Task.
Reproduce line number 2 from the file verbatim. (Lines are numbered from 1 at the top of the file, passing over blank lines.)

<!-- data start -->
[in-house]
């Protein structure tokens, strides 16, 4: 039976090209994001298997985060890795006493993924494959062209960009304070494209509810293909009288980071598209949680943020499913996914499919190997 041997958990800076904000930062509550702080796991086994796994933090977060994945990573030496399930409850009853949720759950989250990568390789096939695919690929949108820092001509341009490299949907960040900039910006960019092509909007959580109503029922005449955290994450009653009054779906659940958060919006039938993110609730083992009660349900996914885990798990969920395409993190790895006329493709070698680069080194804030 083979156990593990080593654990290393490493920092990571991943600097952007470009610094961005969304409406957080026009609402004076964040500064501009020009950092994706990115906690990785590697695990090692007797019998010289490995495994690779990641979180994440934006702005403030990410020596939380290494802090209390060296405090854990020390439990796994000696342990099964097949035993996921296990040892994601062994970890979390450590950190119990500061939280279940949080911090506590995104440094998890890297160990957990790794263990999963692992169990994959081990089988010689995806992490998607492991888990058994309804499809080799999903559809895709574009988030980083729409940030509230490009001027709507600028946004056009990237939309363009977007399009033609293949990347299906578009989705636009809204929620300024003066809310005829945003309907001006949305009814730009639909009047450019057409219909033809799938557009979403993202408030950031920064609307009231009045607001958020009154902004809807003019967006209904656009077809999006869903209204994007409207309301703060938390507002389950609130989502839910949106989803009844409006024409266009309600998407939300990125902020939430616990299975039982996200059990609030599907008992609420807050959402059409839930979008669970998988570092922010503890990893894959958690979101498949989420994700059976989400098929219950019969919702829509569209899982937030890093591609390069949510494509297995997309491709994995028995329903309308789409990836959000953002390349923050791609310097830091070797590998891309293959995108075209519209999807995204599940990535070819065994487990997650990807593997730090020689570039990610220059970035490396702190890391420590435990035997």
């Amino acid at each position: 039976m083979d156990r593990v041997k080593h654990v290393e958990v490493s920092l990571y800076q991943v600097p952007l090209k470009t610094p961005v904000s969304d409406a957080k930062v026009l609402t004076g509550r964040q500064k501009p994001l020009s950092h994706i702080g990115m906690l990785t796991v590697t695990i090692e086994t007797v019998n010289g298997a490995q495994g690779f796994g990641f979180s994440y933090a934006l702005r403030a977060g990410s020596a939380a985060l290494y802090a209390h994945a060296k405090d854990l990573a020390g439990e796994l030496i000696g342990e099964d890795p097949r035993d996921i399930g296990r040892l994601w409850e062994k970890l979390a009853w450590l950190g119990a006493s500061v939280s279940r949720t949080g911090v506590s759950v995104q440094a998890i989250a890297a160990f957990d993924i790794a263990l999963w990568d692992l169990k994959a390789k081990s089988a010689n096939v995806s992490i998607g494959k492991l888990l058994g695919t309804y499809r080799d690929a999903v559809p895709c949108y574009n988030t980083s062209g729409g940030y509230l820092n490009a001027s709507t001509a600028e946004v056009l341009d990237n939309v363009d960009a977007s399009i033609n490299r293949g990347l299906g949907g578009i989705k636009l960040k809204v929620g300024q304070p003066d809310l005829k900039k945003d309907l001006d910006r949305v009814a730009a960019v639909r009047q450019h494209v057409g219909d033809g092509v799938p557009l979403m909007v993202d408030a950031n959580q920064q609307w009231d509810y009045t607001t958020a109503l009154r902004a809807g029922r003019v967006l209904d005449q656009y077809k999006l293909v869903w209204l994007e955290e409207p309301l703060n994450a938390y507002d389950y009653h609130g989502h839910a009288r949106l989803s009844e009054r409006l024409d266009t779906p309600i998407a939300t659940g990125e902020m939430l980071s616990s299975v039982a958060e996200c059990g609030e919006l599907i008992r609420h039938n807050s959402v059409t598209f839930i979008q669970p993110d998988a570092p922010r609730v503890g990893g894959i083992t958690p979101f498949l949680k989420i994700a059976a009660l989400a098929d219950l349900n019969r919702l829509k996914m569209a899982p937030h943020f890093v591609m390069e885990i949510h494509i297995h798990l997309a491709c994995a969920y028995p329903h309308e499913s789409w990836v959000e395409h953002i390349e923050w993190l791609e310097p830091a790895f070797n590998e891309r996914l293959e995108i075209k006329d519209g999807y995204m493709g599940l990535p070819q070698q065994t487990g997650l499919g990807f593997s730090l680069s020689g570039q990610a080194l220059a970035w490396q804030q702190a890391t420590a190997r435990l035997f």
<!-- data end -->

């Protein structure tokens, strides 16, 4: 039976090209994001298997985060890795006493993924494959062209960009304070494209509810293909009288980071598209949680943020499913996914499919190997 041997958990800076904000930062509550702080796991086994796994933090977060994945990573030496399930409850009853949720759950989250990568390789096939695919690929949108820092001509341009490299949907960040900039910006960019092509909007959580109503029922005449955290994450009653009054779906659940958060919006039938993110609730083992009660349900996914885990798990969920395409993190790895006329493709070698680069080194804030 083979156990593990080593654990290393490493920092990571991943600097952007470009610094961005969304409406957080026009609402004076964040500064501009020009950092994706990115906690990785590697695990090692007797019998010289490995495994690779990641979180994440934006702005403030990410020596939380290494802090209390060296405090854990020390439990796994000696342990099964097949035993996921296990040892994601062994970890979390450590950190119990500061939280279940949080911090506590995104440094998890890297160990957990790794263990999963692992169990994959081990089988010689995806992490998607492991888990058994309804499809080799999903559809895709574009988030980083729409940030509230490009001027709507600028946004056009990237939309363009977007399009033609293949990347299906578009989705636009809204929620300024003066809310005829945003309907001006949305009814730009639909009047450019057409219909033809799938557009979403993202408030950031920064609307009231009045607001958020009154902004809807003019967006209904656009077809999006869903209204994007409207309301703060938390507002389950609130989502839910949106989803009844409006024409266009309600998407939300990125902020939430616990299975039982996200059990609030599907008992609420807050959402059409839930979008669970998988570092922010503890990893894959958690979101498949989420994700059976989400098929219950019969919702829509569209899982937030890093591609390069949510494509297995997309491709994995028995329903309308789409990836959000953002390349923050791609310097830091070797590998891309293959995108075209519209999807995204599940990535070819065994487990997650990807593997730090020689570039990610220059970035490396702190890391420590435990035997």